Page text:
This category is two-fold: First, you’re the Type A frosh who’s already chosen your fall schedule. While it’s smart to be on top of your game, orientation is also about meeting new friends, getting the skinny on extra-curriculars, and finding out the best places to eat on campus. Find another person who also seems enthusiastic and swap what you’ve learned. Or instead of attending yet another department info session, find out who wants to grab lunch at the local eatery.
On the other side of the overly enthused coin is the first year who thinks college is a non-stop party and orientation is nothing more than their first dip into the social pool. You plan on sleeping through class registration and would rather find out where the party is than take a language placement exam. First of all, good luck making it past the first semester, much less to graduation. There’s a reason schools go to such great lengths to have such a structured orientation—doing this on your own isn’t easy! Take advantage of the upperclassmen, faculty, and staff available. Ask questions and acquaint yourself with where everything is. Get your schedule straight. Make sure you’re prepared for your next phase of adulthood. And everyone knows adults have more fun.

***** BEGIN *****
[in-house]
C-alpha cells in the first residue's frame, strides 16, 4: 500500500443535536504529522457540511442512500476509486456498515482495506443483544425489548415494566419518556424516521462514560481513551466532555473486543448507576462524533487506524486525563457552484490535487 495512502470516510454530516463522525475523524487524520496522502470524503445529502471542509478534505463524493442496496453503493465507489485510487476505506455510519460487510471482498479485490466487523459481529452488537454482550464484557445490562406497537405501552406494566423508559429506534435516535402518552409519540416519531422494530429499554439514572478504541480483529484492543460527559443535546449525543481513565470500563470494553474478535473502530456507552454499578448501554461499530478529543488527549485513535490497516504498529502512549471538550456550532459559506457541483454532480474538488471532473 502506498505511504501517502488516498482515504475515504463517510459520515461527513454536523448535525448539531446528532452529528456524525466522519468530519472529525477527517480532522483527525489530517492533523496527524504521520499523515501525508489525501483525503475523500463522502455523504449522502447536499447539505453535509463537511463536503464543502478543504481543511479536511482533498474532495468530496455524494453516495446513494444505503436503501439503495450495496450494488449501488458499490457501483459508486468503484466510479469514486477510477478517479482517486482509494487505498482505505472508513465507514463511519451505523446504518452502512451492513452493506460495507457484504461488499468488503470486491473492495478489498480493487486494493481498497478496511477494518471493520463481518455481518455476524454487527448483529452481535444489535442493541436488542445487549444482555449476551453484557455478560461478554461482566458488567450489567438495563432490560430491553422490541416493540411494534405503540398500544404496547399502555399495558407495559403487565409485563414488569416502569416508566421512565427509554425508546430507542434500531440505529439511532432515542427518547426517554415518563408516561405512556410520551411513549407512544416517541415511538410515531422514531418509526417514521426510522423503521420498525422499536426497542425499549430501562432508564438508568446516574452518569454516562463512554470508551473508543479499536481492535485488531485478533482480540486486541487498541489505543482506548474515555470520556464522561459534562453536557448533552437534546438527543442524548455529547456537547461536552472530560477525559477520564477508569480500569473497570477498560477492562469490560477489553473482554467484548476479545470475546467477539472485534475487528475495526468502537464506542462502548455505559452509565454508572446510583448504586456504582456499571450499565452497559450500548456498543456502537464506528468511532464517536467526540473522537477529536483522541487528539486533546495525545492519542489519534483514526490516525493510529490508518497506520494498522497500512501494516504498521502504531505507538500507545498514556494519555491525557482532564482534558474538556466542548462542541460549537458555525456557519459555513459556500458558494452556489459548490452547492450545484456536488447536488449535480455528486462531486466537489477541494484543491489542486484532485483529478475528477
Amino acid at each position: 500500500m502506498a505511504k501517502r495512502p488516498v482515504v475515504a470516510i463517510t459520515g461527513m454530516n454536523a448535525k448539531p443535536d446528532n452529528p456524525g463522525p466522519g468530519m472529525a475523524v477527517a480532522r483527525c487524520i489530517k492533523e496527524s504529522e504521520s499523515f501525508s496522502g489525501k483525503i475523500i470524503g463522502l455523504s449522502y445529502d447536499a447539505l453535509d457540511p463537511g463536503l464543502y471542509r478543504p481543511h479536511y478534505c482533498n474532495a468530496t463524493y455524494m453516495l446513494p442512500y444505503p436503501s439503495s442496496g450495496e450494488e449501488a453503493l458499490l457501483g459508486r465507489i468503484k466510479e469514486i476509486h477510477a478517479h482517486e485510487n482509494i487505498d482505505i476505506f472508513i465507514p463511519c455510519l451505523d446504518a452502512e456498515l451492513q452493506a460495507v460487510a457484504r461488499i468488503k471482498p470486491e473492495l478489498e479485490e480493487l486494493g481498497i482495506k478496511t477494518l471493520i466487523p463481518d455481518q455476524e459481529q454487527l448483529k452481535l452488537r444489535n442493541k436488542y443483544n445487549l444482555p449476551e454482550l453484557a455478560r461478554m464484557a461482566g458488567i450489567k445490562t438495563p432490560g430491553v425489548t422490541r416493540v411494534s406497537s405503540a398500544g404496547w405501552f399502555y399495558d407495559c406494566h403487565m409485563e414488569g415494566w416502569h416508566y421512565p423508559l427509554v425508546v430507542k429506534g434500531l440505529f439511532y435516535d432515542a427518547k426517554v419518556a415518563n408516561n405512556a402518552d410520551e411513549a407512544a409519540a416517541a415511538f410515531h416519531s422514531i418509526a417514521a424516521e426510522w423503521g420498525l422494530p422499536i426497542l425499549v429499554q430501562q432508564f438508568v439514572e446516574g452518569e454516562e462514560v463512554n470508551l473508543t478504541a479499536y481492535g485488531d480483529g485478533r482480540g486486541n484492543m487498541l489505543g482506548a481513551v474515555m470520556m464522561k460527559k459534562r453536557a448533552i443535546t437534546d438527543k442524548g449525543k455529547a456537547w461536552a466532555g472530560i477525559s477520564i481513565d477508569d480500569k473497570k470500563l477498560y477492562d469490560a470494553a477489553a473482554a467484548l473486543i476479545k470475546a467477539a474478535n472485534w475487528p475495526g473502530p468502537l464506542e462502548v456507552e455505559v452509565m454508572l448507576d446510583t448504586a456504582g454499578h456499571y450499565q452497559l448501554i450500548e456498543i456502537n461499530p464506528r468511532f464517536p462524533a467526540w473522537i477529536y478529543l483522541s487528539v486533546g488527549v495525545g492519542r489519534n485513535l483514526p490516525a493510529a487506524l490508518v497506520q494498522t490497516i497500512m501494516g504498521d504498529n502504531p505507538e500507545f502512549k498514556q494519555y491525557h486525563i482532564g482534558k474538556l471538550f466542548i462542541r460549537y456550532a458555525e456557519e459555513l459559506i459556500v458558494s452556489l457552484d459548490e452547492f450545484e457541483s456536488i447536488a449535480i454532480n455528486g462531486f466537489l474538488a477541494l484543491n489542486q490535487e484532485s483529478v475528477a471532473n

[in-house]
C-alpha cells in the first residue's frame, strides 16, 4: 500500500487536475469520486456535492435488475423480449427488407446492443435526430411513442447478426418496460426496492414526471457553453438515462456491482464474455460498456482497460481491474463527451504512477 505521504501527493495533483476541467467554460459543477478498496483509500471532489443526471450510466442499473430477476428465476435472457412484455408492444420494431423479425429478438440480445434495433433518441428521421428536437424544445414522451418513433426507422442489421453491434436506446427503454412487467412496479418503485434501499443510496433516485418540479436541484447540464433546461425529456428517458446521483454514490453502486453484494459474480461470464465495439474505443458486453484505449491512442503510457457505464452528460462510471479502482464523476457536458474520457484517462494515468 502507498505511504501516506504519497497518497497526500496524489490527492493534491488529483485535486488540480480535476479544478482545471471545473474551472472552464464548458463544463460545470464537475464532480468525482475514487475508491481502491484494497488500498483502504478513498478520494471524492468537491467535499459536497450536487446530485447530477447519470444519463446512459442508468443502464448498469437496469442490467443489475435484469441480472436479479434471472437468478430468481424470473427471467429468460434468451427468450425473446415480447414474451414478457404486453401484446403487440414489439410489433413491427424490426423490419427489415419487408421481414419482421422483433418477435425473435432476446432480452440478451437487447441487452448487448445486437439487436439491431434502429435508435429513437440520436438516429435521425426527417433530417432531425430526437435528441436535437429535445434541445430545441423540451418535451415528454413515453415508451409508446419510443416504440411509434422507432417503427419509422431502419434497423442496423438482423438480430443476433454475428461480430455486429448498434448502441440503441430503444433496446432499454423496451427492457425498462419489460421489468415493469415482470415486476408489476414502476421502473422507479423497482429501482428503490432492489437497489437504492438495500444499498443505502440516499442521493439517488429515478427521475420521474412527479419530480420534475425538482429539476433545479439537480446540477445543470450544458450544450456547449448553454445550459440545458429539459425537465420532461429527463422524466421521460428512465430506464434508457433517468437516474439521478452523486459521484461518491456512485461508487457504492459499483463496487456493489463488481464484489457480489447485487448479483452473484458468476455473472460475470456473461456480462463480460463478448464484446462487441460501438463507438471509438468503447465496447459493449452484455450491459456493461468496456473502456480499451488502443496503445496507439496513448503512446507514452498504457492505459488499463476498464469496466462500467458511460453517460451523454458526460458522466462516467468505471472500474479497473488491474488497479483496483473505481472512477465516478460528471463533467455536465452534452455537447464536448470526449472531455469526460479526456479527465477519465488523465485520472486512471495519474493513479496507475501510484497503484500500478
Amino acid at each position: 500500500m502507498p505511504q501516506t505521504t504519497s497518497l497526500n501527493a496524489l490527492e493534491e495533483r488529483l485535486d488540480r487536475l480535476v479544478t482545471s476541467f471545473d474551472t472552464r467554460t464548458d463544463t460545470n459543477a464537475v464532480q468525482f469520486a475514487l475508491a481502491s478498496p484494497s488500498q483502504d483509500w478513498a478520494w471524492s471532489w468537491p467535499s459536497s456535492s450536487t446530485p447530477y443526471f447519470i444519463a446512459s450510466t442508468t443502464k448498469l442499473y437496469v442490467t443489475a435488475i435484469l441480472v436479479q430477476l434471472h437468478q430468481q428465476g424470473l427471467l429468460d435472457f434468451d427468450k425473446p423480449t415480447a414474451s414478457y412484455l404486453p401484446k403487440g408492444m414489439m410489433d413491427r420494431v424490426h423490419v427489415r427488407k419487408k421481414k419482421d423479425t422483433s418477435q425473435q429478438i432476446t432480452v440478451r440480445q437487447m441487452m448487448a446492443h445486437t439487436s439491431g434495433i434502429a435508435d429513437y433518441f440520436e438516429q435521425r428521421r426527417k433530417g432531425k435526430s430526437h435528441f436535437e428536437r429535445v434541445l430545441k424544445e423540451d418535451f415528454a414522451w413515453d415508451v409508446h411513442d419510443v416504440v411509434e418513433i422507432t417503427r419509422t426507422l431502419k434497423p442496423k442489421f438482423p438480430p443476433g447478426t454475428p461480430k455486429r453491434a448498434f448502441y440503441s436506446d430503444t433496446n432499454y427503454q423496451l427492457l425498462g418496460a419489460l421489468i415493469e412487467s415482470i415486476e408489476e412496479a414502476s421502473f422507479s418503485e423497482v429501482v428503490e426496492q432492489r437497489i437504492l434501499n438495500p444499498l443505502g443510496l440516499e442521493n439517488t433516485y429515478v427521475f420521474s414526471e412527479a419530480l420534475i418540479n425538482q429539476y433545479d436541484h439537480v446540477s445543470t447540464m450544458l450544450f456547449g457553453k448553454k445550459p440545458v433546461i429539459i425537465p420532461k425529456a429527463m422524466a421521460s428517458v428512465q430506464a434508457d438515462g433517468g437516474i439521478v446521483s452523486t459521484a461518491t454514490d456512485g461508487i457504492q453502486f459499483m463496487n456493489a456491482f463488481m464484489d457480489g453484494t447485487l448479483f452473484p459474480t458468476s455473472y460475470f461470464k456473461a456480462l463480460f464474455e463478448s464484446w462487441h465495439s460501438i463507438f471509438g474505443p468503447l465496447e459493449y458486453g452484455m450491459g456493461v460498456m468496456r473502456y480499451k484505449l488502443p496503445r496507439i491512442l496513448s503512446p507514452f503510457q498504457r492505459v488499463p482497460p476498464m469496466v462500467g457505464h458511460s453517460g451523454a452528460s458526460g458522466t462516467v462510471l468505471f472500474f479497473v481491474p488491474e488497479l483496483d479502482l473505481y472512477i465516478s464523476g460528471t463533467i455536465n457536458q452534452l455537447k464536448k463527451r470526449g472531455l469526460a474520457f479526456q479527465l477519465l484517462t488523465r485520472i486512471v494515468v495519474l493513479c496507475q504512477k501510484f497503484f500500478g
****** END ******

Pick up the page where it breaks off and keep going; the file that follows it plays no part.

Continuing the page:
The Unenthused Type
Often times the most successful student is the one who makes the most of their situation. Remember that first impressions stick and no one wants to be friends with the person who looks up set that they’re there. Learn about the various organizations, classes that sound interesting and social activities. Every campus has something to offer, as long as you’re open-minded.
You are now properly equipped for whatever the orientation gods may have in store for you. Worst case scenario, you’re underwhelmed with the whole experience. That’s okay. You’re just getting a taste of what’s to come.
To educate yourself for the feeling of gratitude means to take nothing for granted, but to always seek out and value the kindness that will stand behind the action. Nothing that is done for you is a matter of course. Everything originates in a will for the good, which is directed at you. Train yourself never to put off the word or action for the expression of gratitude. -- Albert Schweitzer
As the study of happiness and emotional well-being gains popularity in psychological and scientific study (it has long been popular in the fields of religion and philosophy), there is increasing research on the nature of gratitude, its causes, and its potential consequences for health and mental/emotional well-being. In this article I will review some of the recent findings about the relationship between gratitude and health, and will then outline some ways to increase the experience and expression of gratitude in your life.